The ESOL and Foreign Languages Department and the Global Union International Students Association invite students, staff and members of the Rochester community to attend the screening of six foreign language films, as follows:
Tuesday, October 30
"Volver (To Return)," Spain, 2006. 121 minutes. Drama in Spanish. Rated R. Raimunda, played by Penélope Cruz, lives in Madrid with her daughter Paula and her husband Paco, who is always drunk. Her sister, Sole, is separated and works clandestinely as a hairstylist for women. The two sisters lost their parents in a fire in their birth village, years ago. Their aunt, Paula, still lives in the village and continues to speak about her sister Irene, mother of the two sisters, as if she were still alive. When the old aunt dies the situation changes and the past returns (Volver) in a twist of mystery and suspense. Another hit by the Spanish Director Pedro Almodóvar.
"Bon Voyage," France, 2003. 114 minutes. Drama in French. Rated PG-13. At the start of World War II, the fate of the free world hangs in the balance at the posh Hotel Splendide in Bordeaux. Cabinet members, journalists, physicists, and spies of all persuasions gather in order to escape the Nazi occupation of Paris. High society socialites hobnob with jailbirds. Murderous intrigues, scientific secrets and love affairs flourish.
Wednesday, October 31
"Respiro," Italy, 2002. 95 minutes. Drama in Italian. Rated PG-13. In this Cannes award-winner based on a Sicilian fable, Grazia, a beautiful young mother living on a small island in the Mediterranean excites the disapproval of her fellow villagers with her carefree behavior. When her relatives suggest that she needs psychiatric treatment, her son must help her escape the condemnation of the town.
"The Curse of the Golden Flower," China, 2006. 114 minutes. Drama in Mandarin. Rated R. China, Later Tang Dynasty, 10th Century. This lavish film from landmark director Yimou Zhang follows the romantic intrigue and political machinations in the house of the Emperor Ping and his ailing wife. Even their children are swept into their secret passions and schemes to power, but will their reign end in a bloody coup? Sumptuous costumes and dazzling martial arts form the backdrop for this complex tale of loyalty and deception, love and betrayal.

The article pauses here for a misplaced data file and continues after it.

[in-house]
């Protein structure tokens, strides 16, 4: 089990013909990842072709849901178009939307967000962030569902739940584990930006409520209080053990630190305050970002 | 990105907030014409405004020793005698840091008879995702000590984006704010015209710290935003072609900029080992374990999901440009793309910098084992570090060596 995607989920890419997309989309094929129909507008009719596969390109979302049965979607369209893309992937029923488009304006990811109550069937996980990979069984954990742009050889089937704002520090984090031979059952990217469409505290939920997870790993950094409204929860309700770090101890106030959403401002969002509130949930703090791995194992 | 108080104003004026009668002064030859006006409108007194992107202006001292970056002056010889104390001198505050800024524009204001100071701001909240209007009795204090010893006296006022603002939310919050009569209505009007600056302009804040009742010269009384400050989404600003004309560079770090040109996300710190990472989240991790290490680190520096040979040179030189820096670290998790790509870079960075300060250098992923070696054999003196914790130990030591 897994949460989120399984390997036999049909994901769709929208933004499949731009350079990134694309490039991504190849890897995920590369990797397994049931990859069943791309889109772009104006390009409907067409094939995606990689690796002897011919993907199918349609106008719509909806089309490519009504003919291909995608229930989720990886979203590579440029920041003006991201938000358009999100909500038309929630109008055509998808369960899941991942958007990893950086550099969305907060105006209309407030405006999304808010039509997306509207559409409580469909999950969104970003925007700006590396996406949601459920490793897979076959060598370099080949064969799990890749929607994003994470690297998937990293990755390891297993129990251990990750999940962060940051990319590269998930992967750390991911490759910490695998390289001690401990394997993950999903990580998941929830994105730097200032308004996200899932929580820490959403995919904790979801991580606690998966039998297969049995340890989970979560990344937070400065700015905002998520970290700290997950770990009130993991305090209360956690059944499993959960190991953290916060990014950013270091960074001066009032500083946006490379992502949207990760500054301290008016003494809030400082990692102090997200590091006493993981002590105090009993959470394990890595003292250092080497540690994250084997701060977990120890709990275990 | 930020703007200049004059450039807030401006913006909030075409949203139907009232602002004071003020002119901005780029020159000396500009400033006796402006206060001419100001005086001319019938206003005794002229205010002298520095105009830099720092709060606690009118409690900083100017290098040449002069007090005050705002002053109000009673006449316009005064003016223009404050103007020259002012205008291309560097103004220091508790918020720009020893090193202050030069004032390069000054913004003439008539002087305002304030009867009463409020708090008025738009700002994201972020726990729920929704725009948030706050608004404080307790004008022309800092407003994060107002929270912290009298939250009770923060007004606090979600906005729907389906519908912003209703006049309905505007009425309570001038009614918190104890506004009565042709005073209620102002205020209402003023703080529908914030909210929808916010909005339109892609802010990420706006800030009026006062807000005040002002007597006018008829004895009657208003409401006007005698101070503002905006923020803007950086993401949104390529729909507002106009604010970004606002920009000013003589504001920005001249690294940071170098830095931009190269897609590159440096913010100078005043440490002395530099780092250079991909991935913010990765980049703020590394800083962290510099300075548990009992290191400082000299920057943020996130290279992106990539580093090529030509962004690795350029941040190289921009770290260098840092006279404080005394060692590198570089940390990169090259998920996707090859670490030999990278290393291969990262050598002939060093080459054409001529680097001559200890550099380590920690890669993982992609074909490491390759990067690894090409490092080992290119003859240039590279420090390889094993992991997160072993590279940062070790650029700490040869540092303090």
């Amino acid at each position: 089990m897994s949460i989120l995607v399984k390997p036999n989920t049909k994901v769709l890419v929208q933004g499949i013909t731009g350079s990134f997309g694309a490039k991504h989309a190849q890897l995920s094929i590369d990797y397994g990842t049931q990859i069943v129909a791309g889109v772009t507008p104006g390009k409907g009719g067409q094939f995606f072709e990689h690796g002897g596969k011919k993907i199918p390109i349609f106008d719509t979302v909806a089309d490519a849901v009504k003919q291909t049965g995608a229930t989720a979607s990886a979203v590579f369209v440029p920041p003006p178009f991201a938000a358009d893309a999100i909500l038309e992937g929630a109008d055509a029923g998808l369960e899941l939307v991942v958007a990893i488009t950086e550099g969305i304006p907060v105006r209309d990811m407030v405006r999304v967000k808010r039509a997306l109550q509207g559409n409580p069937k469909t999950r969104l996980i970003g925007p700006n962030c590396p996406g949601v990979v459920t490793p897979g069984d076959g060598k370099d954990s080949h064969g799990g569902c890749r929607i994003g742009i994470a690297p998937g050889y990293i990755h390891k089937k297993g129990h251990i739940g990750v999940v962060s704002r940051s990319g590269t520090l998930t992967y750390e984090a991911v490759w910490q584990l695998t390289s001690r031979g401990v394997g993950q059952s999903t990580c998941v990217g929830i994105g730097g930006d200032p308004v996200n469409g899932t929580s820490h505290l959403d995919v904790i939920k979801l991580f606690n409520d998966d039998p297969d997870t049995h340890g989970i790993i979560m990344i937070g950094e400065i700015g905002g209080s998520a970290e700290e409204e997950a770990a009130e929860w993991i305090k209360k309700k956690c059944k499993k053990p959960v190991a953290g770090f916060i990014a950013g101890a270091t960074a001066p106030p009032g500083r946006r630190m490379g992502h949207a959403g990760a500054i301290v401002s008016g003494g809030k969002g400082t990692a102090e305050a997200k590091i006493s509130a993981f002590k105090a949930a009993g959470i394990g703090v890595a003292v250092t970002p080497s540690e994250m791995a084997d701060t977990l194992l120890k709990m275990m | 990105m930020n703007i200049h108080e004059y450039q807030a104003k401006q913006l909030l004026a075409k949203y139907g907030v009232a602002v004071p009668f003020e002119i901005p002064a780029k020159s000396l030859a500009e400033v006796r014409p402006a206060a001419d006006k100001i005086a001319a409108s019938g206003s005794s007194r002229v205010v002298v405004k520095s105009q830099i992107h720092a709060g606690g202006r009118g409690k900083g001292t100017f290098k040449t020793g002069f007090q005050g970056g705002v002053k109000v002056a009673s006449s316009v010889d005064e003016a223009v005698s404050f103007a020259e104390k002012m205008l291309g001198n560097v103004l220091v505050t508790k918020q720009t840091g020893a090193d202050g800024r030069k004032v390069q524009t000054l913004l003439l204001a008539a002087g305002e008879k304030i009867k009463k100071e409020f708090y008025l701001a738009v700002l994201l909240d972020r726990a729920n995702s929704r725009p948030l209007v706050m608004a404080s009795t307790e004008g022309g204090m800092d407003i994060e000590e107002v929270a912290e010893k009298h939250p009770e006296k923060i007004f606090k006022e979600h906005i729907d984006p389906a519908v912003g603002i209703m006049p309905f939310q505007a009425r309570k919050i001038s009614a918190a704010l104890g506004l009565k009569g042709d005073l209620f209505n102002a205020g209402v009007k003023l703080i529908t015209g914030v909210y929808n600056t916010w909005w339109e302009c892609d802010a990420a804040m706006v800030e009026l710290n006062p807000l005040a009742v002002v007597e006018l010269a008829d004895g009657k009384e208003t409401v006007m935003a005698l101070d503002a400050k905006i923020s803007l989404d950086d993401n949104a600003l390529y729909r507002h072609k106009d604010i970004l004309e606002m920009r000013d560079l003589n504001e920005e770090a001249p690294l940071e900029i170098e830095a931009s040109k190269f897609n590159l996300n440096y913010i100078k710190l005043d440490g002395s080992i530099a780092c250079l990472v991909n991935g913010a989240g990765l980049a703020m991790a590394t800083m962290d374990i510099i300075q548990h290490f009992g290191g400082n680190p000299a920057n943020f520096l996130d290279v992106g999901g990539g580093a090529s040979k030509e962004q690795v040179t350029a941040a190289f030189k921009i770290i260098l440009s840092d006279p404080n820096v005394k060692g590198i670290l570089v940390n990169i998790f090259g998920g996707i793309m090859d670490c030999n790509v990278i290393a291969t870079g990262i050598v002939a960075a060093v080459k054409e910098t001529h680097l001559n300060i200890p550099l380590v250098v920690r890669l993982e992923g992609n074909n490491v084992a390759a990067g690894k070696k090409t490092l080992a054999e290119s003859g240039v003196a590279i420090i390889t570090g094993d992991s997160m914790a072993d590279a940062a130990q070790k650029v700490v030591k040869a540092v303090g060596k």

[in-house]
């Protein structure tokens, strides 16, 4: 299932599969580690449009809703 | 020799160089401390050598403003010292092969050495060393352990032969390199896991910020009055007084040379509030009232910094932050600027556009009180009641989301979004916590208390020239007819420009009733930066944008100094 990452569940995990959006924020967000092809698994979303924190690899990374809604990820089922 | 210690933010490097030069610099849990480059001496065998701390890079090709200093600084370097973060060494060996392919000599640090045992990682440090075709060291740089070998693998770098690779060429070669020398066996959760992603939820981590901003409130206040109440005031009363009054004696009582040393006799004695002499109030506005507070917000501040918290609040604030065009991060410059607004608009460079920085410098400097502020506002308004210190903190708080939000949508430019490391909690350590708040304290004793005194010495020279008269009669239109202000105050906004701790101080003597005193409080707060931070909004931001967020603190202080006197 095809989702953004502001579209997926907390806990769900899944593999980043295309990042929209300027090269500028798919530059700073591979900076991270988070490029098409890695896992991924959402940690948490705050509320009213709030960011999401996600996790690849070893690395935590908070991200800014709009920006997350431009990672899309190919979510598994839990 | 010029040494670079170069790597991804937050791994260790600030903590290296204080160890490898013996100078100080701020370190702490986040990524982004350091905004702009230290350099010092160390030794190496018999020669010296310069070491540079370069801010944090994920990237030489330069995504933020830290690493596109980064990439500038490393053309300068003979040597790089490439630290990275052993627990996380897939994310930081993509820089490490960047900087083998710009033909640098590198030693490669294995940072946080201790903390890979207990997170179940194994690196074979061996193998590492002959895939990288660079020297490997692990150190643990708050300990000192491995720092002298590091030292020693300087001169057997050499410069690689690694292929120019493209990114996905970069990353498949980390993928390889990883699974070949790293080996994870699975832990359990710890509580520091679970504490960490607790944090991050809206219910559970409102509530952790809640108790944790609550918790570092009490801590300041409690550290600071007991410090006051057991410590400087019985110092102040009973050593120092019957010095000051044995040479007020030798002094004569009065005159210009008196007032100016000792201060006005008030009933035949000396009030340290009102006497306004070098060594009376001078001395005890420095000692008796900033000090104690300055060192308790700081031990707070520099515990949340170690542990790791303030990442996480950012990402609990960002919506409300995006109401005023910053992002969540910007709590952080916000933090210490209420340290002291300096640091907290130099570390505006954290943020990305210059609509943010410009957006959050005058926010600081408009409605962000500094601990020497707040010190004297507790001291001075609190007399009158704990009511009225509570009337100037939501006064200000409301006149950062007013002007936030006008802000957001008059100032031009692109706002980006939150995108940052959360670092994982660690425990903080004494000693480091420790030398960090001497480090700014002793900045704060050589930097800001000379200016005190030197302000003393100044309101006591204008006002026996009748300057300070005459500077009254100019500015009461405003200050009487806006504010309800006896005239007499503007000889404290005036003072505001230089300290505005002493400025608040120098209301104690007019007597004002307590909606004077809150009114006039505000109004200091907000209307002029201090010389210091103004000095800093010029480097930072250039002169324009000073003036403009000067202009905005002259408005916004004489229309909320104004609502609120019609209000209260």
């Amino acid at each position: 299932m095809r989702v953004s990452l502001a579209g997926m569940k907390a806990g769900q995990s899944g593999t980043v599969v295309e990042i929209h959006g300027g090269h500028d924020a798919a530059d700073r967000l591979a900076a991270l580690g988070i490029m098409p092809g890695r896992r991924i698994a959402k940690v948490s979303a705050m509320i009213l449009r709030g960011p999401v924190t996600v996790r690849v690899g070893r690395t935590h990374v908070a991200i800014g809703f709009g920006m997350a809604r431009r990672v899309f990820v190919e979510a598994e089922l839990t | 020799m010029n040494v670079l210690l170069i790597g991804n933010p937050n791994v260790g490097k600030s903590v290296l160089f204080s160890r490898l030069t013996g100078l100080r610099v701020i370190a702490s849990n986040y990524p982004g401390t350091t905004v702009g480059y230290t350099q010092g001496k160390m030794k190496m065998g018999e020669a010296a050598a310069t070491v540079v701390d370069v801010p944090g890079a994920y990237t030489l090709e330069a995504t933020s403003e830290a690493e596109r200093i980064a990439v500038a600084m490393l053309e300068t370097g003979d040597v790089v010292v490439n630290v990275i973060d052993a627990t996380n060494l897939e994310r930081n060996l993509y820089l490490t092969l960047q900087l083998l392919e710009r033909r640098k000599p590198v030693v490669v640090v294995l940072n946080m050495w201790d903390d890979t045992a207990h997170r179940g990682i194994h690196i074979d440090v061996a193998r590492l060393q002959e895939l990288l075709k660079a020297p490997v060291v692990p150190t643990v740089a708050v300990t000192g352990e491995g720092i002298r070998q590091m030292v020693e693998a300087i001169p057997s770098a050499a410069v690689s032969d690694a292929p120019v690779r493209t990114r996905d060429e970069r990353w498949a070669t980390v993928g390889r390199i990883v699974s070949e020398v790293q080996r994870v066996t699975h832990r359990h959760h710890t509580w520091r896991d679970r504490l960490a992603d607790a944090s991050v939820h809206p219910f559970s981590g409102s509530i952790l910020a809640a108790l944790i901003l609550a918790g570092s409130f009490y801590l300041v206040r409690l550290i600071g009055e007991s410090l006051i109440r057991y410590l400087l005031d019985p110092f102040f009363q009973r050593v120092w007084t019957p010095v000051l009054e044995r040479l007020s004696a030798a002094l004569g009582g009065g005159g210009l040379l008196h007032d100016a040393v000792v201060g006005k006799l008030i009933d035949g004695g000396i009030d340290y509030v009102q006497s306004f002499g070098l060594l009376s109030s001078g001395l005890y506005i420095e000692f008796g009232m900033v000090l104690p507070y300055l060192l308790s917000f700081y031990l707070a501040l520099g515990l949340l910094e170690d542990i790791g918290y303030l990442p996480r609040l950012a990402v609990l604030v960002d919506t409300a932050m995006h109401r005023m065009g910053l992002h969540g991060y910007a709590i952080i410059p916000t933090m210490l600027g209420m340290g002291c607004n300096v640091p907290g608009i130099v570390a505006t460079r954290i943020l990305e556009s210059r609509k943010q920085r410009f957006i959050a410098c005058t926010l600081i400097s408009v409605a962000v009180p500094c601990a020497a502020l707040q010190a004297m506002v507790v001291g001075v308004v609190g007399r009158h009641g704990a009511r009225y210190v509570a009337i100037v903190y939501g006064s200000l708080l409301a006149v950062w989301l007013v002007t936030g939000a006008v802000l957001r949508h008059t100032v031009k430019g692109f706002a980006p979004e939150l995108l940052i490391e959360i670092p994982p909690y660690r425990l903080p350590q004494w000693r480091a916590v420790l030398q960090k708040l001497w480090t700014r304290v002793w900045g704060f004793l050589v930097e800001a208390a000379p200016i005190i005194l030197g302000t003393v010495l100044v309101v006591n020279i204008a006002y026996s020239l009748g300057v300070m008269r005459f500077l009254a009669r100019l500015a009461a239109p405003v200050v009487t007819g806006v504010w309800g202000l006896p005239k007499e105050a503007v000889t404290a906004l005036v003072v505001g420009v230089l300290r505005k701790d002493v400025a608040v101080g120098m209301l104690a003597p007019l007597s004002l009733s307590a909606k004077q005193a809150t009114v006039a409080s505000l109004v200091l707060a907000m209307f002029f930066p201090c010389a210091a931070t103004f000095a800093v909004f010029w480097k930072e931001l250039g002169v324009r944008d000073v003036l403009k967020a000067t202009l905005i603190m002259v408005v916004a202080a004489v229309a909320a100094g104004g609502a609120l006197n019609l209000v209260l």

Thursday, November 1
"Children of Heaven," Iran, 1997. 89 minutes. Drama in Farsi. Rated PG. A delightful Iranian movie about a boy who accidentally loses his sister's shoes and must share his own sneakers with her in a sort of relay while each attends school at different times during the day. Finally, the boy enters a much-publicized foot race, hoping to place third. The prize: a new pair of sneakers. Directed by respected filmmaker Majid Majidi, Children of Heaven is just that -- heavenly.
"The Lives of Others," Germany, 2006. 137 minutes. Drama in German. Rated R. This Oscar-winning movie focuses on the horrifying, sometimes unintentionally funny system of observation in the former East Germany. In the early 1980s, the successful dramatist Georg Dreyman and his longtime companion Christa-Maria Sieland, a popular actress, are big intellectual stars in the socialist state, although they secretly don't always think loyal to the party line. One day, the Minister of Culture becomes interested in Christa, so the secret service agent Wiesler is instructed to observe and sound out the couple, but their life fascinates him more and more... A film not to be missed.
All films will be screened at the Warshof Conference Center, Flynn Campus Center (Monroe A and B) in the Brighton Campus. Arrive at 6:00 p.m. to mingle and enjoy some ethnic nibbles. The films will be introduced at 6:30 p.m. Two films will be shown concurrently on each of the specified dates. All films have English subtitles. The Foreign Film Fest is free and open to the public.
ESOL and Foreign Languages Department